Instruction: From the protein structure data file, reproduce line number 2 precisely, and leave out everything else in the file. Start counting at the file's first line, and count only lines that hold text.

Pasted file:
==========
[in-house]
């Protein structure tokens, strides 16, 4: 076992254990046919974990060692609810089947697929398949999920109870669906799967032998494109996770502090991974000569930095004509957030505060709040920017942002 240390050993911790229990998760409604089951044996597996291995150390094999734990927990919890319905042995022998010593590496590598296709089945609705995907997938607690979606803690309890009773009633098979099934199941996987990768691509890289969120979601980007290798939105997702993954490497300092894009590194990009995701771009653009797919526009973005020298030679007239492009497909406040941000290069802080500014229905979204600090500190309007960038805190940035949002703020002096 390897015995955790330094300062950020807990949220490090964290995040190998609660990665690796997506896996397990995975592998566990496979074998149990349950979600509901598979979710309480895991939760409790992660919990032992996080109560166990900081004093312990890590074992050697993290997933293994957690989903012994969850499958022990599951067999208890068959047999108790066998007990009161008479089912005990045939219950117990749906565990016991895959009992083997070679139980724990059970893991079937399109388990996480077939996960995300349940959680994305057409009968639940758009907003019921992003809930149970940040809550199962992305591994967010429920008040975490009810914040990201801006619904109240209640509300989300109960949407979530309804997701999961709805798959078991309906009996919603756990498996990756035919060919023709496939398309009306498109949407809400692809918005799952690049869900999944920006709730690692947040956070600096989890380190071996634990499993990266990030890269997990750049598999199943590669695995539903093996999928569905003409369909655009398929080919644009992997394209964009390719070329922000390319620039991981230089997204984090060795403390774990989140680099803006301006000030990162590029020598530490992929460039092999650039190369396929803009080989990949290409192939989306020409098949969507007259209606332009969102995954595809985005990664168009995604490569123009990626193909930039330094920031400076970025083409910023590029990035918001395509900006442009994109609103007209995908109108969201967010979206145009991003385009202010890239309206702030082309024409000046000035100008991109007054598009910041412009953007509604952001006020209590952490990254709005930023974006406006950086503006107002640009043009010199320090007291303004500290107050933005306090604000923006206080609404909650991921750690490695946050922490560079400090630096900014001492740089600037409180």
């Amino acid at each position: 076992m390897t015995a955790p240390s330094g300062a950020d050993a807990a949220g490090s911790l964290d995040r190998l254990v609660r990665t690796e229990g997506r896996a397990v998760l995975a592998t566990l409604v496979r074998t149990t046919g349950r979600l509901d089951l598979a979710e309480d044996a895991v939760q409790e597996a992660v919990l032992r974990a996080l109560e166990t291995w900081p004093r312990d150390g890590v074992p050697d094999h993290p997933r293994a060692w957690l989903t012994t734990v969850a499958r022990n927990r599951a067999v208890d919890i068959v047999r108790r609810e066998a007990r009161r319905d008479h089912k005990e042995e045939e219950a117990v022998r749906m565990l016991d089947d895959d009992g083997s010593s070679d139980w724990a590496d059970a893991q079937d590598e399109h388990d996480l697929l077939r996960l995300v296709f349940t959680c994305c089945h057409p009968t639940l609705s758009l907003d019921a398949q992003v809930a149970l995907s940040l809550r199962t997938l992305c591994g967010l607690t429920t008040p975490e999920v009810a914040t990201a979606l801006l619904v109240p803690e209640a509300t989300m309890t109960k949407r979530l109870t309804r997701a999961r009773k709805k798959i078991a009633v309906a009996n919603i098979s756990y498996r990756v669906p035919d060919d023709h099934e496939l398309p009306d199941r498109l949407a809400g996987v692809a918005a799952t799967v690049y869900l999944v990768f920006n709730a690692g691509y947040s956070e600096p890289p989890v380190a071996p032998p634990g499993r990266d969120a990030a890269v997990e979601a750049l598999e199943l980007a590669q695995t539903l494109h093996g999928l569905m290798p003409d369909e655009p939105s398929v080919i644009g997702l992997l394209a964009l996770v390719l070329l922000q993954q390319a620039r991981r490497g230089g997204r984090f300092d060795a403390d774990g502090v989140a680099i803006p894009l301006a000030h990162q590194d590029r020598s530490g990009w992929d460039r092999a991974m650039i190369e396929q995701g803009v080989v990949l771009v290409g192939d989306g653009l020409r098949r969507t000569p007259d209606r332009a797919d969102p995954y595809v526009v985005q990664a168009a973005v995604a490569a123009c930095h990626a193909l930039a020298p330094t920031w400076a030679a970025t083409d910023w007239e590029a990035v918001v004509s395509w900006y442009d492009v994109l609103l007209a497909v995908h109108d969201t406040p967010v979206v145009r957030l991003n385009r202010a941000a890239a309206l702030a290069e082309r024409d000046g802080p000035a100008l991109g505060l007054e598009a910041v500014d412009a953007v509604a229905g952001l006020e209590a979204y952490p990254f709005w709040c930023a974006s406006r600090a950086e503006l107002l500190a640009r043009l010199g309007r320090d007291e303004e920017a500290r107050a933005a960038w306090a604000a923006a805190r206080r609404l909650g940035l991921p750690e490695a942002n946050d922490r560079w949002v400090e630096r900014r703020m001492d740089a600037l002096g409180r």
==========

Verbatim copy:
């Protein structure tokens, strides 16, 4: 076992254990046919974990060692609810089947697929398949999920109870669906799967032998494109996770502090991974000569930095004509957030505060709040920017942002 240390050993911790229990998760409604089951044996597996291995150390094999734990927990919890319905042995022998010593590496590598296709089945609705995907997938607690979606803690309890009773009633098979099934199941996987990768691509890289969120979601980007290798939105997702993954490497300092894009590194990009995701771009653009797919526009973005020298030679007239492009497909406040941000290069802080500014229905979204600090500190309007960038805190940035949002703020002096 390897015995955790330094300062950020807990949220490090964290995040190998609660990665690796997506896996397990995975592998566990496979074998149990349950979600509901598979979710309480895991939760409790992660919990032992996080109560166990900081004093312990890590074992050697993290997933293994957690989903012994969850499958022990599951067999208890068959047999108790066998007990009161008479089912005990045939219950117990749906565990016991895959009992083997070679139980724990059970893991079937399109388990996480077939996960995300349940959680994305057409009968639940758009907003019921992003809930149970940040809550199962992305591994967010429920008040975490009810914040990201801006619904109240209640509300989300109960949407979530309804997701999961709805798959078991309906009996919603756990498996990756035919060919023709496939398309009306498109949407809400692809918005799952690049869900999944920006709730690692947040956070600096989890380190071996634990499993990266990030890269997990750049598999199943590669695995539903093996999928569905003409369909655009398929080919644009992997394209964009390719070329922000390319620039991981230089997204984090060795403390774990989140680099803006301006000030990162590029020598530490992929460039092999650039190369396929803009080989990949290409192939989306020409098949969507007259209606332009969102995954595809985005990664168009995604490569123009990626193909930039330094920031400076970025083409910023590029990035918001395509900006442009994109609103007209995908109108969201967010979206145009991003385009202010890239309206702030082309024409000046000035100008991109007054598009910041412009953007509604952001006020209590952490990254709005930023974006406006950086503006107002640009043009010199320090007291303004500290107050933005306090604000923006206080609404909650991921750690490695946050922490560079400090630096900014001492740089600037409180």